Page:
Tectonic Landforms

Find Your Park illustration of 2 hikers on a mountain top, text "see the power of tectonic plates"

We live on a layer of Earth known as the lithosphere which is a collection of rigid slabs that are shifting and sliding into each other. These slabs are called tectonic plates and fit together like pieces to a puzzle. The shifts and movements of these plates is what helps shape our landscape by forming mountain ranges, transforming the ocean floor, and shaping lands near plate boundaries.

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Tectonic Landforms in Parks

Below you will find a list of parks that share in common geologic themes based on similar plate tectonic settings.

block diagram of horst and graben

Divergent Plate Boundaries

Continental Rifts - Active

Basin and Range Rio Grand Rift

Continental Rifts - Ancient

Keweenawan Rift

Passive Continental Margins

Atlantic Coast Gulf Coast
diagram of convergent plates

Convergent Plate Boundaries

Ocean-Ocean Subduction Zones

Alaska Peninsula

Western Pacific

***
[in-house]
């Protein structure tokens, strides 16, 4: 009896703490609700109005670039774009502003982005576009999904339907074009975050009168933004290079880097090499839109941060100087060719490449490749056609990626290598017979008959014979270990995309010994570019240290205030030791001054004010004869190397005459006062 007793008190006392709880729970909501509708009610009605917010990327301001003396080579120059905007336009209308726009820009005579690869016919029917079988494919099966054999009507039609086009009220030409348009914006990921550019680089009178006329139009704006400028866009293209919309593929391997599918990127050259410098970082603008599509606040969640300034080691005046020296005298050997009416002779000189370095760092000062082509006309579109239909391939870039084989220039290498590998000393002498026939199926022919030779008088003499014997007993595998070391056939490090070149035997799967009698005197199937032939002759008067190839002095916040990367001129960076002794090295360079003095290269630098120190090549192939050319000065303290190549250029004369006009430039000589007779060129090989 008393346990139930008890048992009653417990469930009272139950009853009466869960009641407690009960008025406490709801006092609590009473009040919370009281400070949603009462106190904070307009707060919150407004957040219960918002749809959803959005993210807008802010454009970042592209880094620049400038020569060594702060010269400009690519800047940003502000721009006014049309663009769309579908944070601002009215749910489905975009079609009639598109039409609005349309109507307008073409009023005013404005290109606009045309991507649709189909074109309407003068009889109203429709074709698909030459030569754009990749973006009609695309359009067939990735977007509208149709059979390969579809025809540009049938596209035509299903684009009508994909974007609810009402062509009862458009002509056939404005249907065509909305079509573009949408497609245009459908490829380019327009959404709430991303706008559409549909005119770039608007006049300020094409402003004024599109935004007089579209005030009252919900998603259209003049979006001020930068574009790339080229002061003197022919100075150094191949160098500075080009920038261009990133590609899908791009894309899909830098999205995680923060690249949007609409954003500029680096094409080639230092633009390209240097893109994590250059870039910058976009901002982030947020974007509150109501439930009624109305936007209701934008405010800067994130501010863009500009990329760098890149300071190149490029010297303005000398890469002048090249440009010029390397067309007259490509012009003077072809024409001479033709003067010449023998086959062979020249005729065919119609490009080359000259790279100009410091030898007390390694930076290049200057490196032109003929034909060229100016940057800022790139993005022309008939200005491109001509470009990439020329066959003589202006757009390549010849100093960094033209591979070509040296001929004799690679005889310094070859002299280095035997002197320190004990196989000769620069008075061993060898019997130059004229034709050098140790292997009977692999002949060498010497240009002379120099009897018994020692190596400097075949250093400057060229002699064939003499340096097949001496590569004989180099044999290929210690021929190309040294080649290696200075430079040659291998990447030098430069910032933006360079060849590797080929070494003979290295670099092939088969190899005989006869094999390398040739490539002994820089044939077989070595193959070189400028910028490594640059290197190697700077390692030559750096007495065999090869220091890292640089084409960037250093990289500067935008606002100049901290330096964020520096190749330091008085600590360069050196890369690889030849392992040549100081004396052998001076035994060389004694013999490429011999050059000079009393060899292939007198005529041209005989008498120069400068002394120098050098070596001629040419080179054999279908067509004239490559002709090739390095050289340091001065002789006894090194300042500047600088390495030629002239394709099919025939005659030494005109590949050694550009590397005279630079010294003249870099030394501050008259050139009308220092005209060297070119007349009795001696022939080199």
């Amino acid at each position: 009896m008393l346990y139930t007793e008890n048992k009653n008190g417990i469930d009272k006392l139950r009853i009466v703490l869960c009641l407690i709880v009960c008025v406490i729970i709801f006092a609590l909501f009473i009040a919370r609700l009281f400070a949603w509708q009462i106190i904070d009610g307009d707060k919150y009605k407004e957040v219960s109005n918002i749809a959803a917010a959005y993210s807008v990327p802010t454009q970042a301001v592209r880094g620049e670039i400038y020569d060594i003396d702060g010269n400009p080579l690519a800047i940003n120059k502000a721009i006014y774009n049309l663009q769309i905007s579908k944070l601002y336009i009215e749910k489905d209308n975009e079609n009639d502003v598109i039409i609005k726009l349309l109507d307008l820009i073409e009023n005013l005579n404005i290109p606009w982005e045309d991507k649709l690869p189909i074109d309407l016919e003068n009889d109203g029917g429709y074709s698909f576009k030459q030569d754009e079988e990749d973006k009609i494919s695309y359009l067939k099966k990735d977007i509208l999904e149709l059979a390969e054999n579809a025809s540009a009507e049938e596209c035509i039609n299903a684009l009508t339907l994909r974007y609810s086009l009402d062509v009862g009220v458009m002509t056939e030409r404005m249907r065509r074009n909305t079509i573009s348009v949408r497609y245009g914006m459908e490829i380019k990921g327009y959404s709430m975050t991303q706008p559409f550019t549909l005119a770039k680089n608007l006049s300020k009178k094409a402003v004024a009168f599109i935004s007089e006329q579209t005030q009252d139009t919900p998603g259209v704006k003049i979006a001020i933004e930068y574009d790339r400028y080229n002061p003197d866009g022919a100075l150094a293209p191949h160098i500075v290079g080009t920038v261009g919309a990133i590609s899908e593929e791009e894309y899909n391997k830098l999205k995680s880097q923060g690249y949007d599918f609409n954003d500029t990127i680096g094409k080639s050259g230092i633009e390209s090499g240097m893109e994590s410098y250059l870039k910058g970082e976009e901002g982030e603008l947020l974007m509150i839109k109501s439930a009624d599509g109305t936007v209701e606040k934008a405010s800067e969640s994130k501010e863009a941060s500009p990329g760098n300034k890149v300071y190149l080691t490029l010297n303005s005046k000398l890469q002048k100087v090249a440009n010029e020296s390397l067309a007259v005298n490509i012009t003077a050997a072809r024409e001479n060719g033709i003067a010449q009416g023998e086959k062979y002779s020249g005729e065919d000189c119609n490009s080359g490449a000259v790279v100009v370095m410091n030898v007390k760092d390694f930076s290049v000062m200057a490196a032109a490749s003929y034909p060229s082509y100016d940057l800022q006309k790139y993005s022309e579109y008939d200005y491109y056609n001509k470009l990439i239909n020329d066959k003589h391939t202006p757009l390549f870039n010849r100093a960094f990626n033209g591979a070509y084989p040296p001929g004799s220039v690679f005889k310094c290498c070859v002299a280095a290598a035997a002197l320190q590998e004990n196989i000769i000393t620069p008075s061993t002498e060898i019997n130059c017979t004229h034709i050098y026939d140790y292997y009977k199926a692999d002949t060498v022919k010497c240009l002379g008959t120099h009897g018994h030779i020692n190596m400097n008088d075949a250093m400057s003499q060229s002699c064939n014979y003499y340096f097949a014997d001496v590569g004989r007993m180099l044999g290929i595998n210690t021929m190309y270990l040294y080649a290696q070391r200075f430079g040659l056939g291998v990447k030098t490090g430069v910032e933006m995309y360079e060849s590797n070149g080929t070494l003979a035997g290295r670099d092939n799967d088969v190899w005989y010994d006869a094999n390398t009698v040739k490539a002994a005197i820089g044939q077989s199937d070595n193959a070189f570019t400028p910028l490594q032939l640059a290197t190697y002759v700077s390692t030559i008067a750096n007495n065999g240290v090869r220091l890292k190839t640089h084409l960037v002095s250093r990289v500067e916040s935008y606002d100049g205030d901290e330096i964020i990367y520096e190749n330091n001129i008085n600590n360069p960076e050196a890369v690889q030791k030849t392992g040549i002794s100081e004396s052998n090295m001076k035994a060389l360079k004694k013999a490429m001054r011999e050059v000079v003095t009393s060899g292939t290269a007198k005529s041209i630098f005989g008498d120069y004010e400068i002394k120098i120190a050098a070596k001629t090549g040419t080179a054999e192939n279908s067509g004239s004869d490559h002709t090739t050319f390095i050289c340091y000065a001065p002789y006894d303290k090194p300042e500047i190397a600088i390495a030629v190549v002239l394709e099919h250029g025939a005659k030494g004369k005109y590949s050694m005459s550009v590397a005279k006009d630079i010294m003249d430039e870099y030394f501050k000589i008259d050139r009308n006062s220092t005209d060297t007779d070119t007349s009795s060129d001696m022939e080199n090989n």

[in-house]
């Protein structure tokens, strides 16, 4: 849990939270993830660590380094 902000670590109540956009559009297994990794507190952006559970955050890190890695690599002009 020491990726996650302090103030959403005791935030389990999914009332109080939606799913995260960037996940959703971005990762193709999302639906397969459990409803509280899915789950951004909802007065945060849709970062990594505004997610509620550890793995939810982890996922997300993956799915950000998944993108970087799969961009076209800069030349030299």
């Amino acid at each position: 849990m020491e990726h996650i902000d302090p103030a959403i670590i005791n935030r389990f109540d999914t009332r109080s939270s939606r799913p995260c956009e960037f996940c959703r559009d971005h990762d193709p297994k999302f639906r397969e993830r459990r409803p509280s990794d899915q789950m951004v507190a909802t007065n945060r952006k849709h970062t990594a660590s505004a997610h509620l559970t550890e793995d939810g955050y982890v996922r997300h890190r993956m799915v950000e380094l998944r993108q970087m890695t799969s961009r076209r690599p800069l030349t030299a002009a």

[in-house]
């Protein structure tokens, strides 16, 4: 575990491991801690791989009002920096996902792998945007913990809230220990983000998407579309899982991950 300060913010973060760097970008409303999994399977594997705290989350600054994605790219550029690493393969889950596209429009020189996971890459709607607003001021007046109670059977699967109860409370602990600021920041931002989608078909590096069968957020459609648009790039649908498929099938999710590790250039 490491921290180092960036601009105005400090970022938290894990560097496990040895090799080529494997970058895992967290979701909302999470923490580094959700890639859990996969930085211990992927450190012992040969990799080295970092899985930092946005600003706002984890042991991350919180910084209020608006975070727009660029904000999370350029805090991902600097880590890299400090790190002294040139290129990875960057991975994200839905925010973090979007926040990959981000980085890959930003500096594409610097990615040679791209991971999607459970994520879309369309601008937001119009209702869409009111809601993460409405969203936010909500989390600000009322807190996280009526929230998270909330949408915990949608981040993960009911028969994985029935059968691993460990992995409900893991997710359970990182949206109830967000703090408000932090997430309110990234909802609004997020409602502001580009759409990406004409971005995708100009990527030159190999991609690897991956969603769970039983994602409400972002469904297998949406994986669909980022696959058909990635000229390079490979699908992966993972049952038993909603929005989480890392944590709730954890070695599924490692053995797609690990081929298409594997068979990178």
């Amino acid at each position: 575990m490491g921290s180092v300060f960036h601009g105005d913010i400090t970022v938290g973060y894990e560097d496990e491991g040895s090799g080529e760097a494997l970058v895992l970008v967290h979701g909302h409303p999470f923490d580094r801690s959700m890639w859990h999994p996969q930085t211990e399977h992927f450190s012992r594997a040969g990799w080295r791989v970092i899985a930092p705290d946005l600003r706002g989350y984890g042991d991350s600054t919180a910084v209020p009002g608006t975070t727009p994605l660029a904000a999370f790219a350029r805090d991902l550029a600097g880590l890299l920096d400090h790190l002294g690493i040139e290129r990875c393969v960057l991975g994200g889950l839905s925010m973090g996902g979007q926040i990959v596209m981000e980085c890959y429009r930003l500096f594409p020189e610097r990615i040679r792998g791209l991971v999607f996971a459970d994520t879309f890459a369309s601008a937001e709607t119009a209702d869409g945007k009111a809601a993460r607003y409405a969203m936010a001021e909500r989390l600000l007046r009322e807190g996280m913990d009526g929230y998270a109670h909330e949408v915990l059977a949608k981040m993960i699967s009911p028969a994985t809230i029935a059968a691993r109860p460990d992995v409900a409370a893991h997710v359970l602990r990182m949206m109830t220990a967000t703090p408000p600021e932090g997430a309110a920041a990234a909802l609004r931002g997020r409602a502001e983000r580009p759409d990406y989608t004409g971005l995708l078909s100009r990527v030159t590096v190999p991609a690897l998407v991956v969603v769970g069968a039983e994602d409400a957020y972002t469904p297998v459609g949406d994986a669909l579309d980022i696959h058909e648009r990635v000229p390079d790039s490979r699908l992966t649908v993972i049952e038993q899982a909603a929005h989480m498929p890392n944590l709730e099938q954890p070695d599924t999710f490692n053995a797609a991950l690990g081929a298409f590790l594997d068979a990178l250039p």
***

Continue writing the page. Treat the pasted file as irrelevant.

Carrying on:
Collisional Mountain Ranges

Appalachain Mountains

Ouachita Mountains

Marathon Mountains

Brooks Range

Ocean-Continent Subduction Zone

Active Volcanic Arc - Cascades

Active Volcanic Arc - Alaska

Ancient Arc - Sierra Nevada Mountains

Accretionary Wedge - Coast Ranges

Low-Angle Subduction - Laramide Uplifts

block diagram of transform fault

Transform Plate Boundaries


San Andreas Fault


diagram of a hotspot

Hot Spots




Hawaii - Emperor
diagram of accreted terrains

Accreted Terrains

North American Cordillera

Alaska Pacific Northwest

Photo Gallery

fault block valley

Tectonic Landforms

flickr album

Geological Monitoring

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    Parks and Plates cover
    Parks and Plates: The Geology of Our National Parks, Monuments & Seashores. Lillie, Robert J., 2005.
    W.W. Norton and Company.
    ISBN 0-393-92407-6
    9" x 10.75", paperback, 550 pages, full color throughout

    Ever have questions about the fascinating natural dynamics working in our national parks? This book aims to provide answers to some of them. The spectacular geology in our national parks provides the answers to many questions about the Earth. The answers can be appreciated through plate tectonics, an exciting way to understand the ongoing natural processes that sculpt our landscape. Parks and Plates is a visual and scientific voyage of discovery!

    Last updated: August 28, 2018


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